Tuesday, February 23, 2016

Tuesday, February 23, 2016 — DT 27917

Puzzle at a Glance
Puzzle Number in The Daily Telegraph
DT 27917
Publication Date in The Daily Telegraph
Saturday, September 26, 2015
Setter
Unknown
Link to Full Review
Big Dave's Crossword Blog [DT 27917 – Hints]
Big Dave's Crossword Blog [DT 27917 – Review]
Big Dave's Crossword Blog Review Written By
Big Dave (Hints)
crypticsue (Review)
BD Rating
Difficulty - Enjoyment - ★★
Falcon's Experience
┌────┬────┬────┬────┬────┬────┬────┐
███████████████████████████████████
└────┴────┴────┴────┴────┴────┴────┘
Legend:
- solved without assistance
- incorrect prior to use of puzzle solving tools
- solved with assistance from puzzle solving tools
- solved with aid of checking letters provided by puzzle solving tools
- solved but without fully parsing the clue
- unsolved or incorrect prior to visiting Big Dave's Crossword Blog
- solved with aid of checking letters provided by solutions from Big Dave's Crossword Blog
- reviewed by Falcon for Big Dave's Crossword Blog
- yet to be solved
Notes
As this was a Saturday "Prize Puzzle" in Britain, there are two entries related to it on Big Dave's Crossword Blog — the first, posted on the date of publication, contains hints for selected clues while the second is a full review issued following the entry deadline for the contest. The vast majority of reader comments will generally be found attached to the "hints" posting with a minimal number — if any — accompanying the full review.

Introduction

No, your eyes are not deceiving you. Crypticsue awarded this Saturday prize puzzle a mere one star for difficulty. However, as she says in her review, that is double the half star she had awarded to the Saturday puzzle the previous week (DT 27911 which appeared in the National Post this Wednesday past, February 17, 2016). I stand in awe!

After writing the review, I can see why I found the puzzle to be more than one star difficulty. It has a fairly high content of Briticisms. While I was familiar with most of them, aside from the ancient BBC radio programme, I find that they tend to ooze to the surface over time rather than pop immediately to mind. This greatly extends the solving time. 

I invite you to leave a comment to let us know how you fared with the puzzle.

Notes on Today's Puzzle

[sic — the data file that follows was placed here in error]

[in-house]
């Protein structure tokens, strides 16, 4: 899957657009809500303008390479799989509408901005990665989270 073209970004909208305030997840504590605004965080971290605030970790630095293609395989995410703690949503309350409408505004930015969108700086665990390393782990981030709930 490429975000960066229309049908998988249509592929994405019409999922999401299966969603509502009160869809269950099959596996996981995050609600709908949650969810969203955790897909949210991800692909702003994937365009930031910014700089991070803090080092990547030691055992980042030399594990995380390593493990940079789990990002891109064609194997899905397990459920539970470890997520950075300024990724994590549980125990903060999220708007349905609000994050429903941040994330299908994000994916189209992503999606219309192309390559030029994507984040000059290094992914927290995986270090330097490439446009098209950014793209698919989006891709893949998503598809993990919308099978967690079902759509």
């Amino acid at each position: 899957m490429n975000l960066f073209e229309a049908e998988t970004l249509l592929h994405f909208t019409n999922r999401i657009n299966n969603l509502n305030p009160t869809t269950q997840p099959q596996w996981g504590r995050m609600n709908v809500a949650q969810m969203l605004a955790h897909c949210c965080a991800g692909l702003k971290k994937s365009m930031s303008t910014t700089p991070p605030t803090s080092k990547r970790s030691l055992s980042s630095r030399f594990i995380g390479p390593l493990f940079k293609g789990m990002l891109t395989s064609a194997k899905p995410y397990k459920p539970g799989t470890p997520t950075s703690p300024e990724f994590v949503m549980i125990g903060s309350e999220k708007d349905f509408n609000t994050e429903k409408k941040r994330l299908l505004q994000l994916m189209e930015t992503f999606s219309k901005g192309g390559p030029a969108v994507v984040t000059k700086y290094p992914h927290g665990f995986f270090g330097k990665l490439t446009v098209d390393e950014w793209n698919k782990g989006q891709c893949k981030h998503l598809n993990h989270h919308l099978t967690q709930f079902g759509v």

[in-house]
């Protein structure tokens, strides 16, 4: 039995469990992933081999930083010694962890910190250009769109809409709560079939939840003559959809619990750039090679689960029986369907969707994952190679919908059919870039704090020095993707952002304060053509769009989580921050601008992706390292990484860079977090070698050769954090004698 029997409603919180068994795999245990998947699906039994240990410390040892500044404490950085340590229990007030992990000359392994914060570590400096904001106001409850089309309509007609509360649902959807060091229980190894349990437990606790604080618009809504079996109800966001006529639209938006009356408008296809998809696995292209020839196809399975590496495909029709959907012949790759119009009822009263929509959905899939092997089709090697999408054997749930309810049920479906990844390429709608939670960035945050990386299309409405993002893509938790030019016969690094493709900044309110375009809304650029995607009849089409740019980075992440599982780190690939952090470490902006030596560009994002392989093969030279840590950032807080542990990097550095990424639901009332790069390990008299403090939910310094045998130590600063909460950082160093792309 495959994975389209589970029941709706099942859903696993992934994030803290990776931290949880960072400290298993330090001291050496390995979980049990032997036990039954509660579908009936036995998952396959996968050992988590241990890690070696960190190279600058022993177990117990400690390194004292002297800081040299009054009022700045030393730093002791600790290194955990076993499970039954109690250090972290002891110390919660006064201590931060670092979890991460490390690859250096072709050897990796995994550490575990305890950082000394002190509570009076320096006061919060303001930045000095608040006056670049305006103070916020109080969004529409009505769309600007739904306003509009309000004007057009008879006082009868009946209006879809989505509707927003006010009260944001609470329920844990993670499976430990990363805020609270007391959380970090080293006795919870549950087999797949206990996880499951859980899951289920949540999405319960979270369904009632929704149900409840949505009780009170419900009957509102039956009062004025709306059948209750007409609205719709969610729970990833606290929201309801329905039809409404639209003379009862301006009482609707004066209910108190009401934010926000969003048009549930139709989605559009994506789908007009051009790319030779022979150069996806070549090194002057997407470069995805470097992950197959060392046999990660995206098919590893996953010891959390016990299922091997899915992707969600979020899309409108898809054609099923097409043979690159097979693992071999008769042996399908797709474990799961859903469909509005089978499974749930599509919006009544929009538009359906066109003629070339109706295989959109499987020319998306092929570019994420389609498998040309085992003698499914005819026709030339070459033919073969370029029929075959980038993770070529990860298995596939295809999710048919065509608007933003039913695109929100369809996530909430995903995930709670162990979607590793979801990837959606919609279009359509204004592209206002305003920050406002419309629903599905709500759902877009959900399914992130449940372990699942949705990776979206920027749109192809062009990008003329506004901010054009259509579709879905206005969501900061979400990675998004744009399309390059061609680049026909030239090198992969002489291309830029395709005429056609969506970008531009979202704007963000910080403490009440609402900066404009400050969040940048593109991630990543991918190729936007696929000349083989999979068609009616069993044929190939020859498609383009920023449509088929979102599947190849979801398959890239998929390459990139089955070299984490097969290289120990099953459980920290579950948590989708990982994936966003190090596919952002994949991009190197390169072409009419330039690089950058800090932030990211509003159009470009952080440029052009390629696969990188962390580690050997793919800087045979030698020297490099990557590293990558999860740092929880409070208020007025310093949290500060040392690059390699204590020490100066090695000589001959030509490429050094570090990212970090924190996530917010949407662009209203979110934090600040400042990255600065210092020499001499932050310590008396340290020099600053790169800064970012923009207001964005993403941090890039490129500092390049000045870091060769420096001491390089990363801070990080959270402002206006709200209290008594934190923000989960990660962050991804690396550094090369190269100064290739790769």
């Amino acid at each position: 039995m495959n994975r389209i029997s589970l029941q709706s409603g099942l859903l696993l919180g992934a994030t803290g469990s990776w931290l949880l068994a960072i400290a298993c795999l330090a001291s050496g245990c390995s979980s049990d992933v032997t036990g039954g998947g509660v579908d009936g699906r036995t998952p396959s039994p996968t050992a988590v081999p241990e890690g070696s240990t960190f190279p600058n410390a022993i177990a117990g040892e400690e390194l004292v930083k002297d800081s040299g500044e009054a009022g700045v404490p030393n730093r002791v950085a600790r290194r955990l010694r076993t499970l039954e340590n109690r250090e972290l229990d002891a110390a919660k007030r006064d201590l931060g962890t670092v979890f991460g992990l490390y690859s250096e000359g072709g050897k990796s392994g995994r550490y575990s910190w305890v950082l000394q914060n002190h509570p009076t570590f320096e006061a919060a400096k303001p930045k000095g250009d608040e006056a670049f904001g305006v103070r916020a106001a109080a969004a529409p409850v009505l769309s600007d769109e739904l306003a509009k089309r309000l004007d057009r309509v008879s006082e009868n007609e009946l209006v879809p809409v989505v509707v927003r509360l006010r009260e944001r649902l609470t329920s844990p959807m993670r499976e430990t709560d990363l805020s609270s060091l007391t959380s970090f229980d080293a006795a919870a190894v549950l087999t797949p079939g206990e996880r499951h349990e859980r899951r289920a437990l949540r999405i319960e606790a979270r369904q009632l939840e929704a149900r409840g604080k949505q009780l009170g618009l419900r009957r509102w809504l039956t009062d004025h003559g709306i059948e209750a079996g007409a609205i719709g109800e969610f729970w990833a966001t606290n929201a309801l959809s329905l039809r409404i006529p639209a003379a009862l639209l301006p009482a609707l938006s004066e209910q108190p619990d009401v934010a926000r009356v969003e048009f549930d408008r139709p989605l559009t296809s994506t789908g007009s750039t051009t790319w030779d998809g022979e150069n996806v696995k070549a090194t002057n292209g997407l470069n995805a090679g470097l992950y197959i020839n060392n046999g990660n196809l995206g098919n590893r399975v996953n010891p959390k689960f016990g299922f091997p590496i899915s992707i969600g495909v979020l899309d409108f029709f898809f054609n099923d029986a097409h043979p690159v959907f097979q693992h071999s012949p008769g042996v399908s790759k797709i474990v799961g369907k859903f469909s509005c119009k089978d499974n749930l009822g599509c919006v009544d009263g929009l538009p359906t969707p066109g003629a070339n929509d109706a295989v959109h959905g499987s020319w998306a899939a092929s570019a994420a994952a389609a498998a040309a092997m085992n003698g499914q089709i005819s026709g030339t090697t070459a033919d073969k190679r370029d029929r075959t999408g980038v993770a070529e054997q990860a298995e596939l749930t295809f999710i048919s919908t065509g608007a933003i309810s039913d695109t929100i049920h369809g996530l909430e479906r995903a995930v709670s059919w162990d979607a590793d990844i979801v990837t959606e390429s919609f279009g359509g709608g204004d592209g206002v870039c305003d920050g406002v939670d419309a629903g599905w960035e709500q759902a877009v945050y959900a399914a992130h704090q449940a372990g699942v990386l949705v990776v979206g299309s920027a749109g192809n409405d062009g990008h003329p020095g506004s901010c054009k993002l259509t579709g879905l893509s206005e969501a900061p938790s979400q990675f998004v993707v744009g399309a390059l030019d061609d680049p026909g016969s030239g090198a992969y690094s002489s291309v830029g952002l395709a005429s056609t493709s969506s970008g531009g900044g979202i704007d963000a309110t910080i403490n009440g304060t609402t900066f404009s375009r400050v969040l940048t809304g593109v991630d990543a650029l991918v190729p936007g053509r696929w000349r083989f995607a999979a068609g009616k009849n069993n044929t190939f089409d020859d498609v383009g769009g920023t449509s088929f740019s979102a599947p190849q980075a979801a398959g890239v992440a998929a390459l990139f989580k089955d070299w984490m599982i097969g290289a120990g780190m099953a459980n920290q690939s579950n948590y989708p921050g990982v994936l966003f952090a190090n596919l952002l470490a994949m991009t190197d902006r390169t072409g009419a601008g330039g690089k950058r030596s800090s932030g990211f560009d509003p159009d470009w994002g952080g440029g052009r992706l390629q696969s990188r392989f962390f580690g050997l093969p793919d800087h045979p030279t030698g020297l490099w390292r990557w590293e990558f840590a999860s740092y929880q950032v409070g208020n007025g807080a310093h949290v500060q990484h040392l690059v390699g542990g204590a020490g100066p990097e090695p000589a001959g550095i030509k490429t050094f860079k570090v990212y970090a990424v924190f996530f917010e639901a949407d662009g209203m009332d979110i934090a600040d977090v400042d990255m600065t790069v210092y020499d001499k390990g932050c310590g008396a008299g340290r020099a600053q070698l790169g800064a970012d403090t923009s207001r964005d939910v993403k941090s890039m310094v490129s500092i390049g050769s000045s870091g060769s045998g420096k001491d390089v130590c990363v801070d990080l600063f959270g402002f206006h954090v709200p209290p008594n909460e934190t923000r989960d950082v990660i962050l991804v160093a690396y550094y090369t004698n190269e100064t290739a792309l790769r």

This commentary is intended to serve as a supplement to the review of this puzzle found at Big Dave's Crossword Blog, to which a link is provided in the table above.

Primary indications (definitions) are marked with a solid underline in the clue; subsidiary indications (be they wordplay or other) are marked with a dashed underline in all-in-one (&lit.) clues, semi-all-in-one (semi-&lit.) clues and cryptic definitions. Explicit link words and phrases are enclosed in forward slashes (/link/) and implicit links are shown as double forward slashes (//). Definitions presented in blue text are for terms that appear frequently.

Across

1a   Pain from exercise /in/ saddle perhaps (6)

As a noun, saddle stitch[5] denotes:
  1. a stitch of thread or a wire staple passed through the fold of a magazine or booklet; or
  2. (in needlework) a decorative stitch made with long stitches on the upper side of the cloth alternated with short stitches on the underside.
As a verb, saddle-stitch[5] means to sew with a saddle stitcha short-sleeved white shirt, saddle-stitched round the collar.

5a   Detectives must probe old coin /in/ the West (8)

"detectives" = CID (show explanation )

The Criminal Investigation Department (seemingly better known by its abbreviation CID[2]) is the detective branch of a British police force.

hide explanation

In his hint, Big Dave refers to "a foreign coin" as the equivalent British coin is known as a penny. While the coin is not foreign in Canada, it has been extinct for four years.

9a   Place of worship /gets/ a celebrant excited (10)